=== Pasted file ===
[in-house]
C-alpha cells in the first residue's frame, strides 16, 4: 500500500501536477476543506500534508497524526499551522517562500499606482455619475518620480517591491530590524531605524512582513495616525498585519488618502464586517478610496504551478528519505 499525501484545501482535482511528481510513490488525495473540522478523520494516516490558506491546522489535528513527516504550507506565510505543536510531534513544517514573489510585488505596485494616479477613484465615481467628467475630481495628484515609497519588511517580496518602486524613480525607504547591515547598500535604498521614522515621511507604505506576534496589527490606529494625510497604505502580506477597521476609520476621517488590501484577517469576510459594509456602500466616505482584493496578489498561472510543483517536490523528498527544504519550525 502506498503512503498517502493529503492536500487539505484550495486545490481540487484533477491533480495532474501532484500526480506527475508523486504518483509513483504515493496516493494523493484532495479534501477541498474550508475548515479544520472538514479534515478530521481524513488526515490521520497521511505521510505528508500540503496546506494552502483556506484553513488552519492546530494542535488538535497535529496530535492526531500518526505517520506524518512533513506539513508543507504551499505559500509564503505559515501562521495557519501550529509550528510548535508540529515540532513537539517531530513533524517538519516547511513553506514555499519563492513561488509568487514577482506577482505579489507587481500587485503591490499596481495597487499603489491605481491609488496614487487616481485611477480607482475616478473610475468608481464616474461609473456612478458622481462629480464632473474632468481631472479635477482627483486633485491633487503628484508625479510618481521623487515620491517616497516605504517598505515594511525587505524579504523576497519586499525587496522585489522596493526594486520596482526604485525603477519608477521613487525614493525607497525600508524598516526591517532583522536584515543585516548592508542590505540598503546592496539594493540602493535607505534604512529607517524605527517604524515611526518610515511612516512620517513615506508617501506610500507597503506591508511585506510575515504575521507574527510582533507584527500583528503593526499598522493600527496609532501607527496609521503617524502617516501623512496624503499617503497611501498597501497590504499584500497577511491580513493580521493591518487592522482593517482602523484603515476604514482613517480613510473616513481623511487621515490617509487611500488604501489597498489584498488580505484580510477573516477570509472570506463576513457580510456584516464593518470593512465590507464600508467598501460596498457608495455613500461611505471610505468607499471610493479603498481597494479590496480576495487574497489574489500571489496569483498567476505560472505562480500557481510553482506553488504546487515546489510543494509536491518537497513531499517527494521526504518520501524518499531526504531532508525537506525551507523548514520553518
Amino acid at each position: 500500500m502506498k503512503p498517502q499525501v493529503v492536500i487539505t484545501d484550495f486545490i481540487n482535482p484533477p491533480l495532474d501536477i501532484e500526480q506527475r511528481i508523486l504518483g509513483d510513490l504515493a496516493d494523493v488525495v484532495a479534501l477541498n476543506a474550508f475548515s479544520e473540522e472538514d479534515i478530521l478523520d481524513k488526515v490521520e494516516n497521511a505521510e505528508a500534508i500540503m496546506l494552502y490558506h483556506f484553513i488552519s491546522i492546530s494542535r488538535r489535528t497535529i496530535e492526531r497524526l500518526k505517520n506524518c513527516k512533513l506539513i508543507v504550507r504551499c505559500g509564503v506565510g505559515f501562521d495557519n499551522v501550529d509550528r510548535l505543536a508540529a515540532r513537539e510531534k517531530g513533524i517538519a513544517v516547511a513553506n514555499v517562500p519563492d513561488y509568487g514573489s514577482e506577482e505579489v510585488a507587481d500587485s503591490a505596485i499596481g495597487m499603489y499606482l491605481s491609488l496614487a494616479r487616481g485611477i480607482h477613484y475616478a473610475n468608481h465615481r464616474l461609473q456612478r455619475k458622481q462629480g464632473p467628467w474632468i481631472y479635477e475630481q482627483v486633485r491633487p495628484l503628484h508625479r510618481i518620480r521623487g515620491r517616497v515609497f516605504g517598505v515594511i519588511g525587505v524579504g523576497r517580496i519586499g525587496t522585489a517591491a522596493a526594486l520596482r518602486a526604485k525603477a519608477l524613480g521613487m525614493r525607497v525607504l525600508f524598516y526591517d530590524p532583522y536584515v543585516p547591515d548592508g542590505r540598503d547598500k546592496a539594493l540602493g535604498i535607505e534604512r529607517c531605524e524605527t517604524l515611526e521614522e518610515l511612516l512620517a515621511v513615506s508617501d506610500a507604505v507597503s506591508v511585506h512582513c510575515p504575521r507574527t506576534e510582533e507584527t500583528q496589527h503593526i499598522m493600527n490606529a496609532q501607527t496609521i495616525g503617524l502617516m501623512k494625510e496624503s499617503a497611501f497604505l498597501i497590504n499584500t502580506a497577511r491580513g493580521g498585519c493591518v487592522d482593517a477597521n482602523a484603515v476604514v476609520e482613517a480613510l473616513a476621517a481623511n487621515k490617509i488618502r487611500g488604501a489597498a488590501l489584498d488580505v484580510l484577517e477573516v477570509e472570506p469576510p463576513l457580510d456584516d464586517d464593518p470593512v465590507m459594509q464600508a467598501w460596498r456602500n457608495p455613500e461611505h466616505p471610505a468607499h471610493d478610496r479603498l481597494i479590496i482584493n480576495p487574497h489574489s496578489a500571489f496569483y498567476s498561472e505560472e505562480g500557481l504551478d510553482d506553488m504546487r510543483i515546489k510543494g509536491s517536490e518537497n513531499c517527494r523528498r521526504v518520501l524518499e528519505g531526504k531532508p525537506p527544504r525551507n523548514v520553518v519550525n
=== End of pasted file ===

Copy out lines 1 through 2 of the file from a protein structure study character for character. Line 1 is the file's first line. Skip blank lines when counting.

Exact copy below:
[in-house]
C-alpha cells in the first residue's frame, strides 16, 4: 500500500501536477476543506500534508497524526499551522517562500499606482455619475518620480517591491530590524531605524512582513495616525498585519488618502464586517478610496504551478528519505 499525501484545501482535482511528481510513490488525495473540522478523520494516516490558506491546522489535528513527516504550507506565510505543536510531534513544517514573489510585488505596485494616479477613484465615481467628467475630481495628484515609497519588511517580496518602486524613480525607504547591515547598500535604498521614522515621511507604505506576534496589527490606529494625510497604505502580506477597521476609520476621517488590501484577517469576510459594509456602500466616505482584493496578489498561472510543483517536490523528498527544504519550525 502506498503512503498517502493529503492536500487539505484550495486545490481540487484533477491533480495532474501532484500526480506527475508523486504518483509513483504515493496516493494523493484532495479534501477541498474550508475548515479544520472538514479534515478530521481524513488526515490521520497521511505521510505528508500540503496546506494552502483556506484553513488552519492546530494542535488538535497535529496530535492526531500518526505517520506524518512533513506539513508543507504551499505559500509564503505559515501562521495557519501550529509550528510548535508540529515540532513537539517531530513533524517538519516547511513553506514555499519563492513561488509568487514577482506577482505579489507587481500587485503591490499596481495597487499603489491605481491609488496614487487616481485611477480607482475616478473610475468608481464616474461609473456612478458622481462629480464632473474632468481631472479635477482627483486633485491633487503628484508625479510618481521623487515620491517616497516605504517598505515594511525587505524579504523576497519586499525587496522585489522596493526594486520596482526604485525603477519608477521613487525614493525607497525600508524598516526591517532583522536584515543585516548592508542590505540598503546592496539594493540602493535607505534604512529607517524605527517604524515611526518610515511612516512620517513615506508617501506610500507597503506591508511585506510575515504575521507574527510582533507584527500583528503593526499598522493600527496609532501607527496609521503617524502617516501623512496624503499617503497611501498597501497590504499584500497577511491580513493580521493591518487592522482593517482602523484603515476604514482613517480613510473616513481623511487621515490617509487611500488604501489597498489584498488580505484580510477573516477570509472570506463576513457580510456584516464593518470593512465590507464600508467598501460596498457608495455613500461611505471610505468607499471610493479603498481597494479590496480576495487574497489574489500571489496569483498567476505560472505562480500557481510553482506553488504546487515546489510543494509536491518537497513531499517527494521526504518520501524518499531526504531532508525537506525551507523548514520553518